Comparing Electricity Prices for Industry
An elusive task - illustrated by the German case
The competitiveness of energy-intensive industries in Europe is a subject of heated debate among various stakeholders at present – not least because energy prices are perceived as being higher in European countries than in many other regions worldwide. This paper aims to shed light on the discussion, both quantitatively and qualitatively.
It starts with a comparison of wholesale spot electricity prices in different EU member states and selected US power markets, performing a first assessment of different industrial energy cost structures.
This comparison is particularly relevant for energy-intensive industries, which are typically exempt from various supplemental price components, like grid tariffs and renewable energy levies. The paper then discusses the methodological difficulties associated with comparing industrial end-use prices in different countries.
Case studies serve as illustrative examples.
Wholesale spot power prices are on the decline in many parts of Europe, and are lowest in Germany and Central Eastern Europe (especially in Poland and the Czech Republic). Meanwhile, prices have been rising in the US.
Since 2011, spot prices have been decreasing in Europe, except for in the UK, Belgium and the Netherlands. While spot prices in Germany were higher than in the US during 2010-2012, in 2013 they fell below the New York ISO prices, and converged with those of other US regions. In many other European markets, the gap with US prices remains significant.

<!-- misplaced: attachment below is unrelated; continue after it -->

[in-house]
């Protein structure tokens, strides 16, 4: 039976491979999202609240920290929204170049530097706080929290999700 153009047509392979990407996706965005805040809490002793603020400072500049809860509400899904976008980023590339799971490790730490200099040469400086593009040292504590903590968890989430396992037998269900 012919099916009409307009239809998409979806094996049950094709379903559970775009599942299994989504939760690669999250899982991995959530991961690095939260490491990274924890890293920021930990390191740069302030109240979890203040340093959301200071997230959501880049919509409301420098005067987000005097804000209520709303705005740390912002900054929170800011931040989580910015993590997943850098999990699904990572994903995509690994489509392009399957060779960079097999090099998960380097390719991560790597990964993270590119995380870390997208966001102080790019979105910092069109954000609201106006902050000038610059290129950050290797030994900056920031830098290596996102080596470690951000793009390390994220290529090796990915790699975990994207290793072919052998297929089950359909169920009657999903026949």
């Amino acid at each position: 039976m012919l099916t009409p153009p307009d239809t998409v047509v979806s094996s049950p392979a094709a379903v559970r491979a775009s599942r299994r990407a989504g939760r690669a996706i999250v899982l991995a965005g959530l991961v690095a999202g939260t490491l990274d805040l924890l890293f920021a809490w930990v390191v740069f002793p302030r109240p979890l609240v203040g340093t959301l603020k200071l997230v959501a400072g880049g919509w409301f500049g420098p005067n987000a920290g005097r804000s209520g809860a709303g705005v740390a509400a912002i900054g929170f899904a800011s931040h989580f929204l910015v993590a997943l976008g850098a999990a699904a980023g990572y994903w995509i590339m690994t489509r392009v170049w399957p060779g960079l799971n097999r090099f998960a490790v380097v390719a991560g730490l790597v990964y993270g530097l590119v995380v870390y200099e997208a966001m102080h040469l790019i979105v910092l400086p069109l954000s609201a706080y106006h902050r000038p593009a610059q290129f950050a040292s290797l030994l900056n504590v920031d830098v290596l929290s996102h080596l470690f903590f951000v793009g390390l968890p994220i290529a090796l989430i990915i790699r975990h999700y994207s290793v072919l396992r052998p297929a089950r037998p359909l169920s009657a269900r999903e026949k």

Wholesale market prices can serve as a starting point for comparing the energy costs of European industries, especially energy-intensive industries. Nevertheless, this approach has inherent limitations:
(1) Wholesale prices don’t necessarilyaccurately reflect the “energy component” of prices paid by end users, due to differences in purchasing strategies, longtermcontracts and potential price regulation; (2) Several additional components must be taken into account as well (gridtariffs, renewable levies and other taxes), from which industrial actors may receive partial or full exemptions.
While numerous European companies have complained of market distortion due to regulatory favouritism for Germany’s energy-intensive industries,...
...caution must be exercised when attempting to directly compare industrial end-use pricesbetween countries and sectors. Against the backdrop of decreasing wholesale prices and increasing exemptionsfor energy-intensive consumers in Germany, several EU member states have argued that domestic regulations inGermany create market distortions that unduly favour German firms. Because firms in different regions and sectorsvary considerably in the extent to which they pay wholesale market prices and/or receive tax exemptions and levyreductions, comparing prices between sectors and countries is a difficult task. The heterogeneity of the situation is notfully and transparently captured by European statistics.
Dimitri Pescia, Christian Redl
Agora Energiewende 2014: Comparing Electricity Prices for Industry. An Elusive Task - Illustrated by the German Case.